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Syria's civil war has resulted in what's been dubbed the world's largest refugee crisis, but another humanitarian calamity may soon surpass it.
The millions of Venezuelans fleeing their turmoil-hit nation could eventually overshadow the number of Syrian refugees, according to an economist.
"The next refugee crisis is not being driven by a violent war but by a socioeconomic disaster of magnitudes hardly seen before," Dany Bahar, a fellow at think tank the Brookings Institution, said in a Monday note, referring to the South American nation.
About 4 million Venezuelans — over 10 percent of the population — have left the country in search of better living conditions in the last two decades, Bahar said, citing others' estimates.
In comparison, "the estimates of refugees who left Syria during the war account for about 5 million individuals," he noted. The latest United Nations data indicates there are currently 5.5 million Syrian refugees.
Bahar said he expects Venzeula's figure to increase "very rapidly" and eventually exceed that of the Middle Eastern state.
"The situation on the ground is deteriorating by the minute and the lack of food and medicine in Venezuela will probably get much worse, " he said.
Venezuelans first began leaving the country in droves under the late President Hugo Chavez, but the situation intensified once President Nicolas Maduro took power in 2013. Corruption and authoritarianism under his watch have thrown the country into economic free fall. These have resulted in political persecution, a cash crunch and hyperinflation that hit the purchasing power of ordinary citizens.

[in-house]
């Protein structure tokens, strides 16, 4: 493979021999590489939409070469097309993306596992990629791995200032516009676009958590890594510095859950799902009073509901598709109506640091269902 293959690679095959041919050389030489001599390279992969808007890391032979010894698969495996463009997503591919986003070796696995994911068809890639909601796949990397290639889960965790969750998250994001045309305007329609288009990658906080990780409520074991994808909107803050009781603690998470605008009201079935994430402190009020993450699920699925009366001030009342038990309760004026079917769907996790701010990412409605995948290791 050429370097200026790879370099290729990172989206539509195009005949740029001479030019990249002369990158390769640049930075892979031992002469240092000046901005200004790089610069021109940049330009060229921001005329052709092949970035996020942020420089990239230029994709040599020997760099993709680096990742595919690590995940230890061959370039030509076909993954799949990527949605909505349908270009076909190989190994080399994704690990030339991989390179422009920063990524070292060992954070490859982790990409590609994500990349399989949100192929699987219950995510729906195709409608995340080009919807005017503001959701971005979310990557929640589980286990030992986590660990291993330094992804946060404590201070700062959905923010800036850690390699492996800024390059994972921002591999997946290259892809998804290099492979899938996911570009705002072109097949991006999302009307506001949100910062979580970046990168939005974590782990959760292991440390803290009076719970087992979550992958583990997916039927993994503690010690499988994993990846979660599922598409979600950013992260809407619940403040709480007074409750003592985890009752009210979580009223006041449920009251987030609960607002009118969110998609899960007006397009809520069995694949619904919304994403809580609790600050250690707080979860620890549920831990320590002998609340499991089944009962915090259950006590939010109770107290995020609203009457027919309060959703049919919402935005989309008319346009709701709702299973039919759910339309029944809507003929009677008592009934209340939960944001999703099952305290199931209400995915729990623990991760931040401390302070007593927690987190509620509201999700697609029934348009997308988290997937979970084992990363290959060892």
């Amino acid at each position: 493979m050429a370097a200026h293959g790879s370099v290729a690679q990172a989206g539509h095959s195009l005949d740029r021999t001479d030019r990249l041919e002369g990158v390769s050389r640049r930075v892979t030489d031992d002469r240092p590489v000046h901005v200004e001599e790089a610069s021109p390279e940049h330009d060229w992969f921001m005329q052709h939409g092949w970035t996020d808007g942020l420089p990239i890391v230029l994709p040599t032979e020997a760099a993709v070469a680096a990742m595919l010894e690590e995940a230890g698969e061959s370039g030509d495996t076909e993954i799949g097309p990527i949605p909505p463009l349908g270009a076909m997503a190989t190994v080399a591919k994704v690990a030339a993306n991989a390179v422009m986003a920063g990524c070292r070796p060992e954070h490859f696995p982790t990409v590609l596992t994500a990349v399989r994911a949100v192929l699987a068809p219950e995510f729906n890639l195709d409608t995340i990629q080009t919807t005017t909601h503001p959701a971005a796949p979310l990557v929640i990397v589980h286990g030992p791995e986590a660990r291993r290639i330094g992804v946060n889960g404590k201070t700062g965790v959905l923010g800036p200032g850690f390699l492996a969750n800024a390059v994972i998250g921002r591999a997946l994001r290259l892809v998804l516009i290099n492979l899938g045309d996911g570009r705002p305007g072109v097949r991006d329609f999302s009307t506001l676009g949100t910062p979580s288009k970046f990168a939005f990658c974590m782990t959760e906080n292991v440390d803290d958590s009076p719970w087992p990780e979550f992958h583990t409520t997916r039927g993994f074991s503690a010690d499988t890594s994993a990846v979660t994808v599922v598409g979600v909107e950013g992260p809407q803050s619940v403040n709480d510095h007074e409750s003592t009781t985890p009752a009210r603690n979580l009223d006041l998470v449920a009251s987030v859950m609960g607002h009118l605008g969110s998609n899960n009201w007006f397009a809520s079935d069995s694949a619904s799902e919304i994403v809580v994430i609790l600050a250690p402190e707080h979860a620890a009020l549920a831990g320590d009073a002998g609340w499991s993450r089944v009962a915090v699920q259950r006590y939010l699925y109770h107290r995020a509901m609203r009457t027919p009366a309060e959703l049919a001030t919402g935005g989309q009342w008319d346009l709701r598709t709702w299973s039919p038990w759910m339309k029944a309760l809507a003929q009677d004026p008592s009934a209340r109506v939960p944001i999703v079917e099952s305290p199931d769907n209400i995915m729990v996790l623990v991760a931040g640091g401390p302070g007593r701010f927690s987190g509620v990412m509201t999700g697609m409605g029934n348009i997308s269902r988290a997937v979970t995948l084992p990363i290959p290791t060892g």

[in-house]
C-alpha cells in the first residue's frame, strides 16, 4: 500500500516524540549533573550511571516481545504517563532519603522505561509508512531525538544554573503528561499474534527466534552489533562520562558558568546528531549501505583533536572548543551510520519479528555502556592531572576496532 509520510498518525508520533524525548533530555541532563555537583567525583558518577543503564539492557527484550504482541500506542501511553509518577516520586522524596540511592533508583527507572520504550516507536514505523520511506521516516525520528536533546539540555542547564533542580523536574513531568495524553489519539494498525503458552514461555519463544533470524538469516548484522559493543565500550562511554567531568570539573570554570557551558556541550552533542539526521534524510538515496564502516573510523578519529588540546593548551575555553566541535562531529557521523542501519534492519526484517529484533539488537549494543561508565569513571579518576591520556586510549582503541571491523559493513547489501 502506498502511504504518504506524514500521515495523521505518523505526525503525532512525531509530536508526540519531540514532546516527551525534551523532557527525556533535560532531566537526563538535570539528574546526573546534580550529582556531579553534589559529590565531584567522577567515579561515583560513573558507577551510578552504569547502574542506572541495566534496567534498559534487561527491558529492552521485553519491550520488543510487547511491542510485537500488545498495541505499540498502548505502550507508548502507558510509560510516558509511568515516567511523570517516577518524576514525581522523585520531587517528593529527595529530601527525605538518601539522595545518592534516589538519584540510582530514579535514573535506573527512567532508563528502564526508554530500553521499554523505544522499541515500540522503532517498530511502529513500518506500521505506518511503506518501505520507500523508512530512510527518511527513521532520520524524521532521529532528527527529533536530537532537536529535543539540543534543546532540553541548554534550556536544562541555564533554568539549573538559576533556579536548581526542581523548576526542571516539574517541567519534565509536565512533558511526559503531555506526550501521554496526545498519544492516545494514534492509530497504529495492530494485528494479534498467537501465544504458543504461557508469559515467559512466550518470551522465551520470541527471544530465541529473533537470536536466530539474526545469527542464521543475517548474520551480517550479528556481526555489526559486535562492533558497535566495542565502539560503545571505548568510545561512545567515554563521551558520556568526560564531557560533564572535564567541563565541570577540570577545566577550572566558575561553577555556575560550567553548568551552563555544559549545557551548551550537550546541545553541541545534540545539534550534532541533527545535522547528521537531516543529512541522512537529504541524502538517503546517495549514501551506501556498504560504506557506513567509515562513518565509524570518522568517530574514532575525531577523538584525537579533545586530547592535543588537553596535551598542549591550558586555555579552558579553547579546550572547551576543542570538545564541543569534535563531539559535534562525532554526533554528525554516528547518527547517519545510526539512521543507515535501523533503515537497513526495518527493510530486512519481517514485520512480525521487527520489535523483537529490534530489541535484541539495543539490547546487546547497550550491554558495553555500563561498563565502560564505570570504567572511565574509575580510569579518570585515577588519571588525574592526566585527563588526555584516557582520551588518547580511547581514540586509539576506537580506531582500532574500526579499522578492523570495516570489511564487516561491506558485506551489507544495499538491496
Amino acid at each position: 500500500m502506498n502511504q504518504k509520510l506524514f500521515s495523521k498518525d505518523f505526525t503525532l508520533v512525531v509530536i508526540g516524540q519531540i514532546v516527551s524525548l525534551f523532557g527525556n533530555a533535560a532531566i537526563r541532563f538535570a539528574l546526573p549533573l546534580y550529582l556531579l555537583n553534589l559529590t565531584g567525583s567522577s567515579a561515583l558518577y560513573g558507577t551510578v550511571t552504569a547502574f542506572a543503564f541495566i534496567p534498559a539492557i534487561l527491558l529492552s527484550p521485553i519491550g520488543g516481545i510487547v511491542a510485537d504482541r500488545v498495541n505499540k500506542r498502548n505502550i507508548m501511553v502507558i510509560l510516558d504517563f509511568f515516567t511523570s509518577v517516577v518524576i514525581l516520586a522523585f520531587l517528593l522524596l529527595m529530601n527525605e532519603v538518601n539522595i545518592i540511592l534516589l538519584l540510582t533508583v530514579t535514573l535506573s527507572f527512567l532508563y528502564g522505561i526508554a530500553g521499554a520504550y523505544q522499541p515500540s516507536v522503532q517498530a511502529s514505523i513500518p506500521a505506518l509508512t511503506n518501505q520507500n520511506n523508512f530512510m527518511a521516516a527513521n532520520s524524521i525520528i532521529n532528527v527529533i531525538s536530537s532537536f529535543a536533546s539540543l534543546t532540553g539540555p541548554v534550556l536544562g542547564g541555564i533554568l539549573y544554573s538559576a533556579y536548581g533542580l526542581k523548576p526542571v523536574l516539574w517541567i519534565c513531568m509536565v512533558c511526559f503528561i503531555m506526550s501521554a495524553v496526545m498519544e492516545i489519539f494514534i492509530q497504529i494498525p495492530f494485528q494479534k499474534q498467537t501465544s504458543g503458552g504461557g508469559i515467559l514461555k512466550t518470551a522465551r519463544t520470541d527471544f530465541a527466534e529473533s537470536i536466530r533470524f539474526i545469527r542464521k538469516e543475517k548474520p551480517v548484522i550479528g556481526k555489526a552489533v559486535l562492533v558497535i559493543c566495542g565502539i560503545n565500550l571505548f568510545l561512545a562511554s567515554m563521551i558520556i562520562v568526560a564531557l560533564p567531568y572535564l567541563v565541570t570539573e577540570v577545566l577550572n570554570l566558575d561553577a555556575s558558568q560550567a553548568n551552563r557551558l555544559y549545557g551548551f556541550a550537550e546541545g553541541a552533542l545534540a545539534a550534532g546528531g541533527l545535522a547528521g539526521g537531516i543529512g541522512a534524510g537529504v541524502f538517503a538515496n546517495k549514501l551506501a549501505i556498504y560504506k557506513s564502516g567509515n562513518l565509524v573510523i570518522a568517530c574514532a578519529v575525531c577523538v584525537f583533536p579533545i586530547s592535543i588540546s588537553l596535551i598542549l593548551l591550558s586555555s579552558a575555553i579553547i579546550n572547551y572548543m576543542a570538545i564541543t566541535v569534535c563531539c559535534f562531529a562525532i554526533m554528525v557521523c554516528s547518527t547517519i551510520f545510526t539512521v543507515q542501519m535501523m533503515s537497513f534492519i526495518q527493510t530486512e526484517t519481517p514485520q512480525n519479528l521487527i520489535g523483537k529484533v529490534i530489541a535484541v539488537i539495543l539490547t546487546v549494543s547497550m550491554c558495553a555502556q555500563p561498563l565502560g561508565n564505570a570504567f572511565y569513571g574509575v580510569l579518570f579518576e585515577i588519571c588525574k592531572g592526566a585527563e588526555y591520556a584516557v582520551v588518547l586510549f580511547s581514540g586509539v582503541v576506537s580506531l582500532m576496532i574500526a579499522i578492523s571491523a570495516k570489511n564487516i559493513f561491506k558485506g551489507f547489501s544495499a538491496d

Around five hundred thousand Venezuelans have left since 2016, according to the Council on Foreign Relations.
"A sharp deterioration in food supply, an epidemic, or an explosion of violence" could transform human outflows into a major crisis, the Washington-based group said in a recent report, echoing Bahar's views.
A Venezuelan refugee calamity would have security consequences for the world's largest economy.
An influx of migrants into neighboring Colombia, for example, could impose added economic and humanitarian burden on local authorities, which may undermine Bogota's peace process with former FARC guerrillas, the CFR report stated.
A refugee wave could also "hinder U.S. efforts to defeat transnational drug and criminal organizations," it continued. "Criminal organizations could abuse a large and vulnerable population for recruitment or as prey for human trafficking."
In the event of an epidemic, "mass migration would be accompanied by a health crisis across the Americas, including in the United States," it added.